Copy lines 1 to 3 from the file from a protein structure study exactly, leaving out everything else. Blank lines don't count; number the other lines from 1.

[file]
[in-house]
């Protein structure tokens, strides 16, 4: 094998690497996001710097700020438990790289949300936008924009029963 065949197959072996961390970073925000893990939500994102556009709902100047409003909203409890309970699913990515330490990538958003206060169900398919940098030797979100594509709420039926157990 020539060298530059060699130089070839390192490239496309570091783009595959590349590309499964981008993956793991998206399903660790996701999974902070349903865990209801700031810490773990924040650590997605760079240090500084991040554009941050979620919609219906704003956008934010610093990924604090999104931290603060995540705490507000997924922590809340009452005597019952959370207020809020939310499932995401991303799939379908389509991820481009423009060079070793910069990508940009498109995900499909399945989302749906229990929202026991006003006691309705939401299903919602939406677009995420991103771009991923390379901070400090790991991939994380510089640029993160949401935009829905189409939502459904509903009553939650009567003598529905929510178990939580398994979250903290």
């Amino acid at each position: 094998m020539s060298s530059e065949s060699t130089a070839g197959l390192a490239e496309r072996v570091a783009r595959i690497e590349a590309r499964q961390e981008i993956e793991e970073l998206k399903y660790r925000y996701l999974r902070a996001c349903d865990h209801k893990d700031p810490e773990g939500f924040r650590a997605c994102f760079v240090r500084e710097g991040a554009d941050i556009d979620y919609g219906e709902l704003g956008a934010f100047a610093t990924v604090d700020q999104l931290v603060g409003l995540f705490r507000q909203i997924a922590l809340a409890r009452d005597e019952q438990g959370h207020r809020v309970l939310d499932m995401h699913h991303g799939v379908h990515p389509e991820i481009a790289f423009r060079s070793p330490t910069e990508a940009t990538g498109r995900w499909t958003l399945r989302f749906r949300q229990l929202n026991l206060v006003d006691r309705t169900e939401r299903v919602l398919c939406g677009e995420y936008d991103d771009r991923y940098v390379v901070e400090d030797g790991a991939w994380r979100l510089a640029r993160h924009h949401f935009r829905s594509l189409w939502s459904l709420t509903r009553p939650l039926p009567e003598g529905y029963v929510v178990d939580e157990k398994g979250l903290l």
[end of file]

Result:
[in-house]
């Protein structure tokens, strides 16, 4: 094998690497996001710097700020438990790289949300936008924009029963 065949197959072996961390970073925000893990939500994102556009709902100047409003909203409890309970699913990515330490990538958003206060169900398919940098030797979100594509709420039926157990 020539060298530059060699130089070839390192490239496309570091783009595959590349590309499964981008993956793991998206399903660790996701999974902070349903865990209801700031810490773990924040650590997605760079240090500084991040554009941050979620919609219906704003956008934010610093990924604090999104931290603060995540705490507000997924922590809340009452005597019952959370207020809020939310499932995401991303799939379908389509991820481009423009060079070793910069990508940009498109995900499909399945989302749906229990929202026991006003006691309705939401299903919602939406677009995420991103771009991923390379901070400090790991991939994380510089640029993160949401935009829905189409939502459904509903009553939650009567003598529905929510178990939580398994979250903290």
């Amino acid at each position: 094998m020539s060298s530059e065949s060699t130089a070839g197959l390192a490239e496309r072996v570091a783009r595959i690497e590349a590309r499964q961390e981008i993956e793991e970073l998206k399903y660790r925000y996701l999974r902070a996001c349903d865990h209801k893990d700031p810490e773990g939500f924040r650590a997605c994102f760079v240090r500084e710097g991040a554009d941050i556009d979620y919609g219906e709902l704003g956008a934010f100047a610093t990924v604090d700020q999104l931290v603060g409003l995540f705490r507000q909203i997924a922590l809340a409890r009452d005597e019952q438990g959370h207020r809020v309970l939310d499932m995401h699913h991303g799939v379908h990515p389509e991820i481009a790289f423009r060079s070793p330490t910069e990508a940009t990538g498109r995900w499909t958003l399945r989302f749906r949300q229990l929202n026991l206060v006003d006691r309705t169900e939401r299903v919602l398919c939406g677009e995420y936008d991103d771009r991923y940098v390379v901070e400090d030797g790991a991939w994380r979100l510089a640029r993160h924009h949401f935009r829905s594509l189409w939502s459904l709420t509903r009553p939650l039926p009567e003598g529905y029963v929510v178990d939580e157990k398994g979250l903290l």